These versions of the quantile functions take a vector of central probabilities as its first argument.

cnorm(p, mean = 0, sd = 1, log.p = FALSE, side = c("both", "upper", "lower"))

ct(p, df, ncp, log.p = FALSE, side = c("upper", "lower", "both"))

Arguments

p

vector of probabilities.

mean

vector of means.

sd

vector of standard deviations.

log.p

logical; if TRUE, probabilities p are given as log(p).

side

One of "upper", "lower", or "both" indicating whether a vector of upper or lower quantiles or a matrix of both should be returned.

df

degrees of freedom (\(> 0\), maybe non-integer). df = Inf is allowed.

ncp

non-centrality parameter \(\delta\); currently except for rt(), only for abs(ncp) <= 37.62. If omitted, use the central t distribution.

Examples

qnorm(.975)
#> [1] 1.959964
cnorm(.95)
#>          lower    upper
#> [1,] -1.959964 1.959964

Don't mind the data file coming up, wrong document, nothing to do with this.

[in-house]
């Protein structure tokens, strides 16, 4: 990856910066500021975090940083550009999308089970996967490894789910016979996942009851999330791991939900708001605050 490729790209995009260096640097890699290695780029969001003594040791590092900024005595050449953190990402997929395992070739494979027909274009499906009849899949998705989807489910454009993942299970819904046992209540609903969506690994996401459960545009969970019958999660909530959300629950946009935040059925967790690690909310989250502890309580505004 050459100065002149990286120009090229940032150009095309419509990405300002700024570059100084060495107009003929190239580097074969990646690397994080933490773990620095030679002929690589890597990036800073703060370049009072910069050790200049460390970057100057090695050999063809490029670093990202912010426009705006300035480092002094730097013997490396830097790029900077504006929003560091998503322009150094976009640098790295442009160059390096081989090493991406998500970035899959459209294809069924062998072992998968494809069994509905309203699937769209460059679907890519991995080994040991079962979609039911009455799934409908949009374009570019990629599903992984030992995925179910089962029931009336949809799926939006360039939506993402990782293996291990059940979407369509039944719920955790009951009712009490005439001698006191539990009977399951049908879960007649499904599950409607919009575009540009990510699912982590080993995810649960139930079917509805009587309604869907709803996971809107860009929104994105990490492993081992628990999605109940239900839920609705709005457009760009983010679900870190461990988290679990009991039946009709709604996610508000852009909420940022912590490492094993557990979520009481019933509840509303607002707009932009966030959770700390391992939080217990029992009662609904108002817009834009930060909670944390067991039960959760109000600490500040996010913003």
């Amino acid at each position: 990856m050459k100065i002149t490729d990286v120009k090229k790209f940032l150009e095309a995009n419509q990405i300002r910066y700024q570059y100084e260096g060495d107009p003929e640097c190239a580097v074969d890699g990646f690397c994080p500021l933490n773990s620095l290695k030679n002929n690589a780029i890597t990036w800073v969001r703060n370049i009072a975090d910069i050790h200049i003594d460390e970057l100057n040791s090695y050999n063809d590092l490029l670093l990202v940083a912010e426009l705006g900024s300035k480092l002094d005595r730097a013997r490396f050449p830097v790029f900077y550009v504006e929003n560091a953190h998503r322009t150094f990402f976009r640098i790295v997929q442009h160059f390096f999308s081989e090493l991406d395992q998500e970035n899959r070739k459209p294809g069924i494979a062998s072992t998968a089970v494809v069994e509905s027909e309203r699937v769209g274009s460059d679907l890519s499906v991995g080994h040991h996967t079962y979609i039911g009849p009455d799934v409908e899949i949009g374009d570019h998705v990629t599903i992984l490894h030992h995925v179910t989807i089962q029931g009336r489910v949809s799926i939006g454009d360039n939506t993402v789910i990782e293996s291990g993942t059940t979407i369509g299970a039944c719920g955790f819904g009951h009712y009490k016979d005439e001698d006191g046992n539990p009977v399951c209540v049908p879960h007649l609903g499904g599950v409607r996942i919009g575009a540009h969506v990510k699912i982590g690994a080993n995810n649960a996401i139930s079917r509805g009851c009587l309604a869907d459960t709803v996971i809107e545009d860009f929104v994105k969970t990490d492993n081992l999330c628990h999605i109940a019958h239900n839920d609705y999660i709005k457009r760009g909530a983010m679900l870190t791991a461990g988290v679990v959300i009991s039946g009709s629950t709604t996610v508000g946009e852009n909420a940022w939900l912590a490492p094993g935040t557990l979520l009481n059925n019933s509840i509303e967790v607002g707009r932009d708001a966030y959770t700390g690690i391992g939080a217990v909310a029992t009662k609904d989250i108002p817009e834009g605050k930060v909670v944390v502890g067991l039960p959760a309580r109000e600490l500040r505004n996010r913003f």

xcnorm(.95)
#> 
#> If X ~ N(0, 1), then 
#> 	P(X <= -1.959964) = 0.025	P(X <=  1.959964) = 0.975
#> 	P(X >  -1.959964) = 0.975	P(X >   1.959964) = 0.025
#> 

#> [1] -1.959964  1.959964
xcnorm(.95, verbose = FALSE, return = "plot") %>%
  gf_refine(
  scale_fill_manual( values = c("navy", "limegreen")),
  scale_color_manual(values = c("black", "black")))
#> Scale for 'fill' is already present. Adding another scale for 'fill', which
#> will replace the existing scale.
#> Scale for 'colour' is already present. Adding another scale for 'colour',
#> which will replace the existing scale.

cnorm(.95, mean = 100, sd = 10)
#>         lower    upper
#> [1,] 80.40036 119.5996
xcnorm(.95, mean = 100, sd = 10)
#> 
#> If X ~ N(100, 10), then 
#> 	P(X <=  80.40036) = 0.025	P(X <= 119.59964) = 0.975
#> 	P(X >   80.40036) = 0.975	P(X >  119.59964) = 0.025
#> 

#> [1]  80.40036 119.59964